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Workers - Hazard via inhalation route

Systemic effects

Long term exposure
Hazard assessment conclusion:
no hazard identified
Acute/short term exposure
Hazard assessment conclusion:
no hazard identified
DNEL related information

Local effects

Long term exposure
Hazard assessment conclusion:
DNEL (Derived No Effect Level)
Value:
1 mg/m³
Most sensitive endpoint:
irritation (respiratory tract)
DNEL related information
DNEL derivation method:
other: Based on revialbe OEL for the hydrolysis products HCl and SO2 including a plausibility check with available data for thionyl dichloride.
Acute/short term exposure
Hazard assessment conclusion:
DNEL (Derived No Effect Level)
Value:
1 mg/m³
Most sensitive endpoint:
irritation (respiratory tract)
DNEL related information
DNEL derivation method:
other: Based on revialbe OEL for the hydrolysis products HCl and SO2 including a plausibility check with available data for thionyl dichloride.

Workers - Hazard via dermal route

Systemic effects

Long term exposure
Hazard assessment conclusion:
no hazard identified
Acute/short term exposure
Hazard assessment conclusion:
no hazard identified
DNEL related information

Local effects

Long term exposure
Hazard assessment conclusion:
high hazard (no threshold derived)
Acute/short term exposure
Hazard assessment conclusion:
high hazard (no threshold derived)

Workers - Hazard for the eyes

Local effects

Hazard assessment conclusion:
high hazard (no threshold derived)

Additional information - workers

Thionyl dichloride (CAS 7719-09-7)_ Derivation of DNELs

Introduction:

SOCl2 (thionyl dichloride) is a colorless, refractive liquid with a suffocating odor. The boiling point 76 °C at 100 kPa and the vapor pressure is 12.9 kPa at 20°C.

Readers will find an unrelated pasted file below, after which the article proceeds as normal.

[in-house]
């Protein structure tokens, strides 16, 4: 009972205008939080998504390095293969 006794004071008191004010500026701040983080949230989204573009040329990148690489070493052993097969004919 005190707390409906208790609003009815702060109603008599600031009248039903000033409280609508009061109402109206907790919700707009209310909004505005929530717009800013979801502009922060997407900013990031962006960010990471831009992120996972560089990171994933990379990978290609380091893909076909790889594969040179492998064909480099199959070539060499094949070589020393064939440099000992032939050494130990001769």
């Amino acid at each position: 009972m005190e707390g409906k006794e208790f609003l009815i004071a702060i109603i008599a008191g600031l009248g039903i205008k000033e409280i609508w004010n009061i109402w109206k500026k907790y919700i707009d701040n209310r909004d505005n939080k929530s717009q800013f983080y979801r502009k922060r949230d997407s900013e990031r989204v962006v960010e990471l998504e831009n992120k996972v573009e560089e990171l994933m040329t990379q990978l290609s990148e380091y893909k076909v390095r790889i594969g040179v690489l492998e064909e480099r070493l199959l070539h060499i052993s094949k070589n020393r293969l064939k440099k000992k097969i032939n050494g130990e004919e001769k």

Vapours of thionyl chloride are highly irritating to skin, eyes and mucous membranes due to the formation of sulphur dioxide and hydrogen chloride in reaction with water (ACGIH threshold limit values, 2001). SOCl2 is classified as C; R35 Causes severe burns.

Thionyl dichloride (SOCl2): The LC50 for acute inhalation toxicity is (LC50 = 2.7 mg/l air (exposure 4 h) and LC50 = 5.4 mg/l air (exposure 1 h), Pauluhn 1986). The LD50 for acute oral toxicity 324 mg/kg bw (male and female rats; Pauluhn 1988).

Thionyl dichloride is rapidly hydrolyzed in moist air and water according the following equation:

SOCl2 + H20 -> 2 HCl (g) and SO2 (g)

There are sufficient data on thionyl dichloride and the hydrolysis products, to conclude that thionyl dichloride and both hydrolysis products are considered to be corrosive; thionyl dichloride is labeled with R35 (causes severe burns).

There are no repeated dose toxicity studies available for thionyl dichloride. Since SOCl2 reacts vigorously and completely with water within a very short time frame (< 2 minutes) with formation of HCl and SO2 the parent compound is systemically not available and the hydrolysis products are considered relevant for the toxicological evaluation. Taking into account thionyl dichloride hydrolysis data experimental data on the hydrolysis products and theoretical assumptions of potential systemic concentrations of the hydrolysis products HCl and SO2 after exposure above the derived worker DNEL, no toxicologically relevant absorption of thionyl dichloride or the hydrolysis products HCl or SO2 can be assumed at the derived local DNEL and, consequently, no toxicologically relevant systemic effect is anticipated at this exposure level and the local DNEL is consideered to protect both, against local effects and potential systemic effects.